Many people will choose this option for the cost savings, but some models can actually be louder because the insulation will move around inside the section as the garage door opens and closes. It’s not our first choice when it comes to insulated garage doors.
Noisy Garage Door Opener Motor
One of the quickest ways to find out if your garage door opener is making most of the noise is to disconnect your door from the opener using the red pull rope. This allows you to open and close your garage door manually to see how noisy it is during operation. If your garage door sounds fine, let’s discuss some common reasons why your opener may be noisy.
Loud Screw Drive Opener
Some older Genie screw drive openers were extremely loud when the screw mechanism down the drive rail needed lubrication. The level of noise surprised us, but the homeowner did not know any different because the noise had increased slowly over time. If you have one of these openers, you need to apply some low-temperature grease into the screw drive rail, which will have a dramatic impact on the noise level.
AC Motor is Loud on Your Automatic Opener
For years, garage door openers were only equipped with AC motors, which stands for “alternating current”. These motors are the larger traditional copper wound motors that are instant on and off and usually make a humming noise during operation. They are extremely reliable and have been proven to provide years of service.
The problem with loud openers equipped with AC motors wasn’t the motor, but how the housing was constructed and how vibration was controlled. Some manufacturers did a better job than others controlling the vibration and humming sounds, therefore resulting in a pleasing experience for the homeowner. Other units sounded like a freight train pulled into the garage.
If you have one of these loud units, you can have it replaced with a newer style opener featuring a DC or “direct current” motor. These new motors are not only quieter, most of them have a soft start and stop, which removes the abrupt “instant on” found with AC motors. One of our favorites that we install frequently is the LiftMaster 8160W garage door opener.
Chain Rattling on Garage Door Opener
Chain rattle on garage door openers is why most homeowners always request a belt drive opener. This was more common in the past when AC motors had more vibration. Newer garage door openers with DC motors can be dead quiet using chains to drive the motor because the soft start and stop is so smooth.
A chain can rattle against the metal drive rail if it’s too loose or even if it’s too tight. When the chain is too loose, it has a tendency to slap against the rail, while a chain that is too tight can build up a type of harmonic vibration of sorts. We have found this to be an issue with some Linear LDCO800 openers we have installed in the past.
Genie garage door openers have been known to use box rails over the years on old and newer style openers. These box rails have a tendency to be louder when paired with a metal chain that is riding inside the rail. If you hear some noise on your Genie opener with a box rail, you may need to tighten the chain due to stretch.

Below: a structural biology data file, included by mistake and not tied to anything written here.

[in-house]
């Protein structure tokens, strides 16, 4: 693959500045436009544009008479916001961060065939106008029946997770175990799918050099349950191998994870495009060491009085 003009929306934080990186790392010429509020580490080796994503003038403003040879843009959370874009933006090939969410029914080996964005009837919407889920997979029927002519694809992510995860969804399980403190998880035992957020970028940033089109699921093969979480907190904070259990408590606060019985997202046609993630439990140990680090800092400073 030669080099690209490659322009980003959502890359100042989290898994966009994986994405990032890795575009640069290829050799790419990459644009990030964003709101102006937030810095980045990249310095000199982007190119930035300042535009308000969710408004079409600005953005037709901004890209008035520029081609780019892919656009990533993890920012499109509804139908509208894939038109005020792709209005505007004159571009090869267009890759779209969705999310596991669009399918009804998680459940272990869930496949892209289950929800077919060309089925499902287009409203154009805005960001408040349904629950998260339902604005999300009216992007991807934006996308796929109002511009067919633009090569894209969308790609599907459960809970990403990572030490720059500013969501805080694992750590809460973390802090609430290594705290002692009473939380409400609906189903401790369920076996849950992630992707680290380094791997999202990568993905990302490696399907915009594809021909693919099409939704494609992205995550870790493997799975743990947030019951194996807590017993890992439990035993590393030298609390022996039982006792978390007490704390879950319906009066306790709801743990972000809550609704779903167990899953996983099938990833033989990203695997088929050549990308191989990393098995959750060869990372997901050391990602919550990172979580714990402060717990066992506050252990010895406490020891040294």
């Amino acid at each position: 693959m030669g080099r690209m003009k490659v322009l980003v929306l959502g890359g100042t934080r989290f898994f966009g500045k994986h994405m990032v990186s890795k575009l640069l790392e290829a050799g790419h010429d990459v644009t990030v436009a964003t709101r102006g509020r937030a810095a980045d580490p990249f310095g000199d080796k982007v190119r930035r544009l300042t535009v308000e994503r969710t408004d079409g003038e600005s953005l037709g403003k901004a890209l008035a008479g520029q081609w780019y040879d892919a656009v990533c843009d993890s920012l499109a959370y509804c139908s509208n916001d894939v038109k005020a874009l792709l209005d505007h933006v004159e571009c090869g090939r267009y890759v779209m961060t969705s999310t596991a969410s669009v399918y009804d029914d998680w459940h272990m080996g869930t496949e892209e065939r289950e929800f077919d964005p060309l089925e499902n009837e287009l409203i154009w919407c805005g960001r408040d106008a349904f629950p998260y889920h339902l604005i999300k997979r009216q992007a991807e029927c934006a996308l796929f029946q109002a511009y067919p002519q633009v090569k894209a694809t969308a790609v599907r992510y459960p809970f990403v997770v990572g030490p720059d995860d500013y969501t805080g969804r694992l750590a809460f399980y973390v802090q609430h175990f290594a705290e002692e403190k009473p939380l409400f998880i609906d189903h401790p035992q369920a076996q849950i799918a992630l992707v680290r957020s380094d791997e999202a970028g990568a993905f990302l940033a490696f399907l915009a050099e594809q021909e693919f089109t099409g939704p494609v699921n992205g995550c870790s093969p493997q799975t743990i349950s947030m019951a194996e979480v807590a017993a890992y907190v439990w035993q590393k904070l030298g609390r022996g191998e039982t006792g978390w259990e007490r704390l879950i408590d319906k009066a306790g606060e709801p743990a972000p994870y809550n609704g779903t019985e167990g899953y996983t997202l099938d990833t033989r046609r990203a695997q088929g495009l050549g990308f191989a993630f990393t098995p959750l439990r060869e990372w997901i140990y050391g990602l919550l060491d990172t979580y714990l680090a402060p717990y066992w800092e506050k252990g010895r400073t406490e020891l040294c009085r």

Grinding Noise Coming From the Opener Motor
If your chain drive garage door opener is making a grinding noise or the chain has come completely off, you most likely have a stripped or broken top drive sprocket. This is common on most chain drive openers around the ten-year mark, and it’s just part of the regular wear and tear maintenance required when owning a home.
Belt Drive Opener is Squeaking
If you have a belt drive garage door opener that is squeaking or making unusual noises, grab a stepladder and inspect the drive belt. You most likely have a drive belt that is missing cogs (teeth) on the inside or the rubber may be completely gone, exposing the steel reinforcement. When this happens, the travel on your opener is usually out of adjustment, causing the door to go down too far or up too high when operated.
Beeping Noise Coming From the Opener
If your garage door opener is beeping, you most likely have an opener equipped with a battery backup. When a backup battery needs to be replaced, the opener will beep every so many seconds, alerting you that it’s time to replace the battery.
Most newer models feature a small door on the side of the motor, making it relatively simple to disconnect a couple of wires and install a new battery. If you would rather not replace the battery, you could always disconnect the wires to make the beeping go away and use the opener like you normally would. Please keep in mind that battery backups are now required in all homes in California, so you are required to replace them once they go out.
Some Homes are Louder
We have installed the same model of LiftMaster garage door opener on two different homes with two different outcomes when it comes to noise level. Both openers had the same amount of punched angle hanging from the ceiling. We have come to the conclusion that some homes are just louder due to how the ceiling joists are constructed.
Hopefully, the tips in this article will help you fix your noisy garage door. Being able to spot a simple issue could save you hundreds of dollars in service call fees and labor. If not, then it might be time to call a professional. A trained eye knows exactly what to look for when garage door noise starts to get out of control.